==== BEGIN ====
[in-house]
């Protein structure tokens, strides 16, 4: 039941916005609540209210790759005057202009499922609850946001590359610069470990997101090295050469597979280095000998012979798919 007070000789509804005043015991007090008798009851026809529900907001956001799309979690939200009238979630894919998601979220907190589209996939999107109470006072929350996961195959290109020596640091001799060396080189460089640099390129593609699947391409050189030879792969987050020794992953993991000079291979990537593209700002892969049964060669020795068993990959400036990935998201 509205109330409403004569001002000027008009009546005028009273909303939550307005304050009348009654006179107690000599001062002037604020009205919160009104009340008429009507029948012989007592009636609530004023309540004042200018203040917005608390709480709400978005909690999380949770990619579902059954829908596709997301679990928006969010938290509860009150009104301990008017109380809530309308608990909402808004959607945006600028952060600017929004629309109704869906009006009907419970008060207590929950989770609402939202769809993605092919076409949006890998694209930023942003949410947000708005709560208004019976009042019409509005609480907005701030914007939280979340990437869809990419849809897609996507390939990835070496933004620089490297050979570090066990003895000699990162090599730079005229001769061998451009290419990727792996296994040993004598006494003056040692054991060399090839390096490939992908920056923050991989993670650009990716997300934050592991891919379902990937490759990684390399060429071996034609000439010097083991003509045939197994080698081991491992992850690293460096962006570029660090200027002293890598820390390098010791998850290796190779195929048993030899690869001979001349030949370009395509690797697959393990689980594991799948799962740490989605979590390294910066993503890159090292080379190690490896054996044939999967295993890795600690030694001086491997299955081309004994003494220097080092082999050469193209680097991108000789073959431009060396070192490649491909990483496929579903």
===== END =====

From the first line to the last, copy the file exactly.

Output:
[in-house]
């Protein structure tokens, strides 16, 4: 039941916005609540209210790759005057202009499922609850946001590359610069470990997101090295050469597979280095000998012979798919 007070000789509804005043015991007090008798009851026809529900907001956001799309979690939200009238979630894919998601979220907190589209996939999107109470006072929350996961195959290109020596640091001799060396080189460089640099390129593609699947391409050189030879792969987050020794992953993991000079291979990537593209700002892969049964060669020795068993990959400036990935998201 509205109330409403004569001002000027008009009546005028009273909303939550307005304050009348009654006179107690000599001062002037604020009205919160009104009340008429009507029948012989007592009636609530004023309540004042200018203040917005608390709480709400978005909690999380949770990619579902059954829908596709997301679990928006969010938290509860009150009104301990008017109380809530309308608990909402808004959607945006600028952060600017929004629309109704869906009006009907419970008060207590929950989770609402939202769809993605092919076409949006890998694209930023942003949410947000708005709560208004019976009042019409509005609480907005701030914007939280979340990437869809990419849809897609996507390939990835070496933004620089490297050979570090066990003895000699990162090599730079005229001769061998451009290419990727792996296994040993004598006494003056040692054991060399090839390096490939992908920056923050991989993670650009990716997300934050592991891919379902990937490759990684390399060429071996034609000439010097083991003509045939197994080698081991491992992850690293460096962006570029660090200027002293890598820390390098010791998850290796190779195929048993030899690869001979001349030949370009395509690797697959393990689980594991799948799962740490989605979590390294910066993503890159090292080379190690490896054996044939999967295993890795600690030694001086491997299955081309004994003494220097080092082999050469193209680097991108000789073959431009060396070192490649491909990483496929579903």